Is it Commercially Possible to Implement Long-Range Wireless Power Transmission?
Published by : Industrial Automation
Wireless Power Transmission is originated and firstly introduced by Nikola Tesla, who dreamed of installing enormous towers all around the world that could transmit power wirelessly to any other point on the globe. It was primarily introduced to power homes, industries, commercial spaces, and giant electric ships on the ocean.
These experiments were conducted in Colorado, funded by JP Morgan to build the first of several substantial transmission towers based on wireless technology. Soon after, it got crashed after JP Morgan canceled additional funding.
Currently, New Zealand is About to Test Long-Range Wireless Power Transmission
Nowadays, New Zealand's startup Emrod has made its way to execute the formation of a world wireless system for power transmission. The company is building a combined approach to beam power over long distances wirelessly. In August 2020, Emrod generated funding from Powerco, New Zealand's second-biggest utility company, to conduct a test of its wireless system at a grid-connected commercial power station in the domestic market.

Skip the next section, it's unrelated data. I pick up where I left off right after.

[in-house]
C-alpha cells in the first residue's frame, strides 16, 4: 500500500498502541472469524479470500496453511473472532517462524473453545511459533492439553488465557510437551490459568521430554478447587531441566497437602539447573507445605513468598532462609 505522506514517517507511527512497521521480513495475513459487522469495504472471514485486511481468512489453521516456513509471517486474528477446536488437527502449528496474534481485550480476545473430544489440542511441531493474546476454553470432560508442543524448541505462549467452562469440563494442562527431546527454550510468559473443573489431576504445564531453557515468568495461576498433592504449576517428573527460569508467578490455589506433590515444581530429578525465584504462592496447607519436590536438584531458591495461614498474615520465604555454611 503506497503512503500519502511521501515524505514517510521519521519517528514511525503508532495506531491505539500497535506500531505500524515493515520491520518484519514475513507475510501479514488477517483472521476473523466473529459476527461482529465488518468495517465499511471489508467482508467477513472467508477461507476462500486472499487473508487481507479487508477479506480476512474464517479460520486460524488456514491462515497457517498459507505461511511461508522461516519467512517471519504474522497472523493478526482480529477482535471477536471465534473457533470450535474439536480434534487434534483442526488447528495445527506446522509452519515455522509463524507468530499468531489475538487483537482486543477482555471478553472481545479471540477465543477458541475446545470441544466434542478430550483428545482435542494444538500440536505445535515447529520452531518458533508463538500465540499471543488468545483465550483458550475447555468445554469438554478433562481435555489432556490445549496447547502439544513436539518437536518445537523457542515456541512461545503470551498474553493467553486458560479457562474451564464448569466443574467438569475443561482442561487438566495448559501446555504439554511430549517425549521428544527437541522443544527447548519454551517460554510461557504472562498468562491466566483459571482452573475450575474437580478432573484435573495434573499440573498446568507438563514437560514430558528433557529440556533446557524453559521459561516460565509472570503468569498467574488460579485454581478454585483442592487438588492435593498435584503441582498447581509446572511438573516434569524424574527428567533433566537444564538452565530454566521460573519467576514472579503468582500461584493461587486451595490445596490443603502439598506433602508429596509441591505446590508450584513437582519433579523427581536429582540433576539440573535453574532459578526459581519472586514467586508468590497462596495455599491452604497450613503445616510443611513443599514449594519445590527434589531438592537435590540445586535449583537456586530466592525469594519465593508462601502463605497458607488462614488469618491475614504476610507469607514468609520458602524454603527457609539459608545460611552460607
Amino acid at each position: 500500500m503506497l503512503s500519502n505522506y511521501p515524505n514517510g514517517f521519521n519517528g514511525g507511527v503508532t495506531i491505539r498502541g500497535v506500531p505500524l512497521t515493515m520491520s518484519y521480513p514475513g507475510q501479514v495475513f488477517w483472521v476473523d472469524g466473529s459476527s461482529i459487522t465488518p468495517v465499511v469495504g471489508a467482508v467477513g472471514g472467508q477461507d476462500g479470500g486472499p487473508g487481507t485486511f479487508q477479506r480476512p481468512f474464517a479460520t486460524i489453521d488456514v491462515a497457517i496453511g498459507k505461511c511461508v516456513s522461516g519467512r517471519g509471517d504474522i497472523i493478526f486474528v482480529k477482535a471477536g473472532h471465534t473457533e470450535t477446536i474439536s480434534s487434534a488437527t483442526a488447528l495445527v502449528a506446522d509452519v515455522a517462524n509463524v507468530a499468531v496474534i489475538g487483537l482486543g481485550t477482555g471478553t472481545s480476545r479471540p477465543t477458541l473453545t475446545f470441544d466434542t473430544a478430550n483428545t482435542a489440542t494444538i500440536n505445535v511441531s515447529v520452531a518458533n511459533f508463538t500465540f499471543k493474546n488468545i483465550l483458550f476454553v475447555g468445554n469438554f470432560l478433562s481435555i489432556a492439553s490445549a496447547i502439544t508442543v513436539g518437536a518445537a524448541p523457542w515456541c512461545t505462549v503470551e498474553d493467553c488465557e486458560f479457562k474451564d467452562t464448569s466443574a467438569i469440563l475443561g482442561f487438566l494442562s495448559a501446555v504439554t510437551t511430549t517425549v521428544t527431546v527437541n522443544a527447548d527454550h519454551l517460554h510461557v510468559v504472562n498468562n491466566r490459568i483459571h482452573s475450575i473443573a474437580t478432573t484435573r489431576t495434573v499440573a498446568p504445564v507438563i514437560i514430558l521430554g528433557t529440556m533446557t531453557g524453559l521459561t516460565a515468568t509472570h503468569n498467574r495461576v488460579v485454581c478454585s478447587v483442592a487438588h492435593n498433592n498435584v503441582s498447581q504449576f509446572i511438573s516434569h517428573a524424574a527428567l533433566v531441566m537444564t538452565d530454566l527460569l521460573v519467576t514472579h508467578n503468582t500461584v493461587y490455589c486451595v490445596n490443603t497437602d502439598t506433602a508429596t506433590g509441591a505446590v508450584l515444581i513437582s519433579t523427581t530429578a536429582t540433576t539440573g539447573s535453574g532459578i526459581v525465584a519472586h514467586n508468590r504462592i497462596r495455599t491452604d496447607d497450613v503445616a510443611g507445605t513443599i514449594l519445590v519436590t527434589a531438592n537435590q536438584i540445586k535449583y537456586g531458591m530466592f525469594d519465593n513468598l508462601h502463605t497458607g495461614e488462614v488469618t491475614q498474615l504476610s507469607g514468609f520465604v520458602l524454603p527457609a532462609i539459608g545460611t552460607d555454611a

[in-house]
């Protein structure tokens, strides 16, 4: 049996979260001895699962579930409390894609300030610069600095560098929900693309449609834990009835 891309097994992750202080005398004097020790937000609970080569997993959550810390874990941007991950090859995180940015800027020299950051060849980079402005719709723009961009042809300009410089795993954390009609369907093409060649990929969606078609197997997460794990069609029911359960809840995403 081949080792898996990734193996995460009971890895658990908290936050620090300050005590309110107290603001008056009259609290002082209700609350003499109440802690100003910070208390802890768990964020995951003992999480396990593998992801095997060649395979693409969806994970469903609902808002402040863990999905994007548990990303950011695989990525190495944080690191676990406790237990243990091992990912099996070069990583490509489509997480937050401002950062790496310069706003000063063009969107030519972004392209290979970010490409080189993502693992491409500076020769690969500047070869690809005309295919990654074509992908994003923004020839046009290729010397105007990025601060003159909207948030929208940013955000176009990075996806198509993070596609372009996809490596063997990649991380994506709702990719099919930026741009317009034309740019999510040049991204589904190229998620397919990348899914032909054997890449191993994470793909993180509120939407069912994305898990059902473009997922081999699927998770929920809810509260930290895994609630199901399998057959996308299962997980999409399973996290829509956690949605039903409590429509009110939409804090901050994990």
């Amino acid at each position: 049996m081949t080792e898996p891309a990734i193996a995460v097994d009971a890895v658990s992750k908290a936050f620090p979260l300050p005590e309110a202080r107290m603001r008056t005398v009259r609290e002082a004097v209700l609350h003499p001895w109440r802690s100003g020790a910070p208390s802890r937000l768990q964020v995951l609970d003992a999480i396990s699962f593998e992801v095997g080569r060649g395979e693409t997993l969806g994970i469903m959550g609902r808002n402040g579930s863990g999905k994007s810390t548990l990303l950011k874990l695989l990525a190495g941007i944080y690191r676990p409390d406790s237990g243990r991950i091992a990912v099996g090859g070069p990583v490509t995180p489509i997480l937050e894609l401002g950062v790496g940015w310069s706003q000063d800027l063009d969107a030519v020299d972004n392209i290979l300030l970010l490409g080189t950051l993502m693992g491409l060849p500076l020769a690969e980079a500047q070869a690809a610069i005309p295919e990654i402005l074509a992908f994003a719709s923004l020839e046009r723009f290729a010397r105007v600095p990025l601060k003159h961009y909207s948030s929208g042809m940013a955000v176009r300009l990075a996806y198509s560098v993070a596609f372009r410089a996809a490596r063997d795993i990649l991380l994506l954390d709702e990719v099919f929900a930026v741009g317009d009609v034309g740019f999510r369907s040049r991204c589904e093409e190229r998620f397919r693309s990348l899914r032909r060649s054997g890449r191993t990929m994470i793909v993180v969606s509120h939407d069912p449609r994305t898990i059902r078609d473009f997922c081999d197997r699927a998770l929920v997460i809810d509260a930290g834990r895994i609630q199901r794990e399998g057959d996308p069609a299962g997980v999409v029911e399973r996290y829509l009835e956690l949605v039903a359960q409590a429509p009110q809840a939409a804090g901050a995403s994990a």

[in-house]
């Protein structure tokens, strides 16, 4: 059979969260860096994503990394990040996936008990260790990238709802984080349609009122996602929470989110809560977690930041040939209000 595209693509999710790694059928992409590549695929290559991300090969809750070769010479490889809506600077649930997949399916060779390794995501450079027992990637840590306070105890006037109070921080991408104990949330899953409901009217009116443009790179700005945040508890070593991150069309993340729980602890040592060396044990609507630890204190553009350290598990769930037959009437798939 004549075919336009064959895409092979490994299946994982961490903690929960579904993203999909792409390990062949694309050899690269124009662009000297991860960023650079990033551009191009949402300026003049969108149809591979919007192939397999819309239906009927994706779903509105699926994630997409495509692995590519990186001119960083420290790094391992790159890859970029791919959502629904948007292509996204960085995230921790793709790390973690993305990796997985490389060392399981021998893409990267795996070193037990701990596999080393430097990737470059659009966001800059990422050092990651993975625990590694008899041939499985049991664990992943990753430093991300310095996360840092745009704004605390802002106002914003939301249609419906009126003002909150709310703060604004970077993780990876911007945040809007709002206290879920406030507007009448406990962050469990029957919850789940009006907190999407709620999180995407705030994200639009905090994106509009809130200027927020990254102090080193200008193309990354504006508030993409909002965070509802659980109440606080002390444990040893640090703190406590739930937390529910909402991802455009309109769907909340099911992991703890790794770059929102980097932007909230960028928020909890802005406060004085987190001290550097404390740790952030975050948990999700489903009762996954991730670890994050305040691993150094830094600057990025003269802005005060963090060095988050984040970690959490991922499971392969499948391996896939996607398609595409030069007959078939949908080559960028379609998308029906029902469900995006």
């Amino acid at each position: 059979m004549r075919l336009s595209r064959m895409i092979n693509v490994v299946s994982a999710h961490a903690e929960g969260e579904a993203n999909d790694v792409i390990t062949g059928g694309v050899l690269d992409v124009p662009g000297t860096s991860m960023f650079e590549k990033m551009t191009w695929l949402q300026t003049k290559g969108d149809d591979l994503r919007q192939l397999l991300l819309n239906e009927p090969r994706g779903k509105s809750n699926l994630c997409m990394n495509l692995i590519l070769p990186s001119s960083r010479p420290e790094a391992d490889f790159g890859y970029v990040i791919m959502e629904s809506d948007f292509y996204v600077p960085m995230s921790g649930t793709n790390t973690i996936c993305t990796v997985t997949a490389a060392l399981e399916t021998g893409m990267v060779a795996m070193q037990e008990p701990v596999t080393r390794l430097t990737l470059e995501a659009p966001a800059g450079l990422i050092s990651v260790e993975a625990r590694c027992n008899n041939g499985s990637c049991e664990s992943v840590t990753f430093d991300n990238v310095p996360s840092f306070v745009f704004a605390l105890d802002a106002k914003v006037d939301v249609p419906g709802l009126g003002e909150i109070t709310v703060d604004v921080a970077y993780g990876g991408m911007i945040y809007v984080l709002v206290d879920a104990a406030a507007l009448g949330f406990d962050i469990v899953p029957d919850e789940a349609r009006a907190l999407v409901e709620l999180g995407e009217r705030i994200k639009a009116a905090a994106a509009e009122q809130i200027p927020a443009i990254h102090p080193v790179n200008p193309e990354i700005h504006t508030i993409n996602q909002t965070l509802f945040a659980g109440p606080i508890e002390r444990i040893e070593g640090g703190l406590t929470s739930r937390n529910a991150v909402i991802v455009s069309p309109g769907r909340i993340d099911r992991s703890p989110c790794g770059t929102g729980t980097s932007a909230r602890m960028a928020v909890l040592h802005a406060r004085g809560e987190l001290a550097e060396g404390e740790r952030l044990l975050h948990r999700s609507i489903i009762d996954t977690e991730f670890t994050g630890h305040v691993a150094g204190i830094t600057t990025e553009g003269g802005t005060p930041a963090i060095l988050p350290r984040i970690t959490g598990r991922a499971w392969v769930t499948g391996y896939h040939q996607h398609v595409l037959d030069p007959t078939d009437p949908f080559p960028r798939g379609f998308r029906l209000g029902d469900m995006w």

The company aiming to bring energy to communities far from the grid or transfer power from remote renewable bases, such as offshore wind farms.
This wireless system uses a transmitting antenna, a series of relays, and a receiving rectenna (a rectifying antenna capable of converting microwave energy into electricity). Each of these components appears in these images to look like squares on poles. Besides, the system's beams use the non-ionizing scientific, medical, and industrial band of the radio spectrum, comprising frequencies commonly used in Wi-Fi and Bluetooth technology.
How Wireless Power Transmission Works
Wireless power transmission system primarily consists of four components such as power source, transmitting antenna, transmitting relays, and rectenna.
Initially, the transmitting antenna converts the electricity into microwave energy, an electromagnetic wave, to focuses its flow into a cylindrical beam. Further, these microwave beam is directed through a series of relays till it hits the rectenna, which again converts it into electricity.
To maintain the safety standards in the pilot project, Emrod is using energy in the scientific, medical, and industrial band, and keeping the power density as limited. The density levels of these bands are relatively low. At the instant, it's about the equivalent to around 1 kW per square meter, which equals to standing outside in the sun.
However, the beam is so formed that it won't come in contact with anything, apart from empty air. Therefore, the system use net of lasers surrounding the shaft to detect obstacles, such as bird or person, and it robotically shuts off transmission power until the barrier moved on.